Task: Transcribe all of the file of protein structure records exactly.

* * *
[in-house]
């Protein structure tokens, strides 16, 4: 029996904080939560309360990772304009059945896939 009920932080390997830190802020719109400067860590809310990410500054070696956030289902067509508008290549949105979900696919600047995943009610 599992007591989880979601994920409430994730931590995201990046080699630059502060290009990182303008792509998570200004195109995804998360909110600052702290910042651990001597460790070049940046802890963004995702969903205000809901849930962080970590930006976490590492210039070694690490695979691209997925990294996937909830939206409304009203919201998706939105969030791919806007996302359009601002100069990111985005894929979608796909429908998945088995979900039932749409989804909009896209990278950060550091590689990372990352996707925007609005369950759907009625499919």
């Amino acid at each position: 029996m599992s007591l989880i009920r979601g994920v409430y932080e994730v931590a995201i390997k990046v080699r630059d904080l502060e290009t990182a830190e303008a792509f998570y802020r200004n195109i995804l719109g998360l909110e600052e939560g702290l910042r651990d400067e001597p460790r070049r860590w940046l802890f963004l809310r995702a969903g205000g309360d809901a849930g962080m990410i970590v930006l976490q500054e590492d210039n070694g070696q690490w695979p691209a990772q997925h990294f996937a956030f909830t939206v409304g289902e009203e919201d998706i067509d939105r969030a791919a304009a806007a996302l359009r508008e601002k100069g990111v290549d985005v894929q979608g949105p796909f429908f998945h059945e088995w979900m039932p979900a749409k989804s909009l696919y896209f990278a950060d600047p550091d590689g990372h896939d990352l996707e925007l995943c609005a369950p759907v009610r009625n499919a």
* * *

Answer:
[in-house]
């Protein structure tokens, strides 16, 4: 029996904080939560309360990772304009059945896939 009920932080390997830190802020719109400067860590809310990410500054070696956030289902067509508008290549949105979900696919600047995943009610 599992007591989880979601994920409430994730931590995201990046080699630059502060290009990182303008792509998570200004195109995804998360909110600052702290910042651990001597460790070049940046802890963004995702969903205000809901849930962080970590930006976490590492210039070694690490695979691209997925990294996937909830939206409304009203919201998706939105969030791919806007996302359009601002100069990111985005894929979608796909429908998945088995979900039932749409989804909009896209990278950060550091590689990372990352996707925007609005369950759907009625499919």
């Amino acid at each position: 029996m599992s007591l989880i009920r979601g994920v409430y932080e994730v931590a995201i390997k990046v080699r630059d904080l502060e290009t990182a830190e303008a792509f998570y802020r200004n195109i995804l719109g998360l909110e600052e939560g702290l910042r651990d400067e001597p460790r070049r860590w940046l802890f963004l809310r995702a969903g205000g309360d809901a849930g962080m990410i970590v930006l976490q500054e590492d210039n070694g070696q690490w695979p691209a990772q997925h990294f996937a956030f909830t939206v409304g289902e009203e919201d998706i067509d939105r969030a791919a304009a806007a996302l359009r508008e601002k100069g990111v290549d985005v894929q979608g949105p796909f429908f998945h059945e088995w979900m039932p979900a749409k989804s909009l696919y896209f990278a950060d600047p550091d590689g990372h896939d990352l996707e925007l995943c609005a369950p759907v009610r009625n499919a």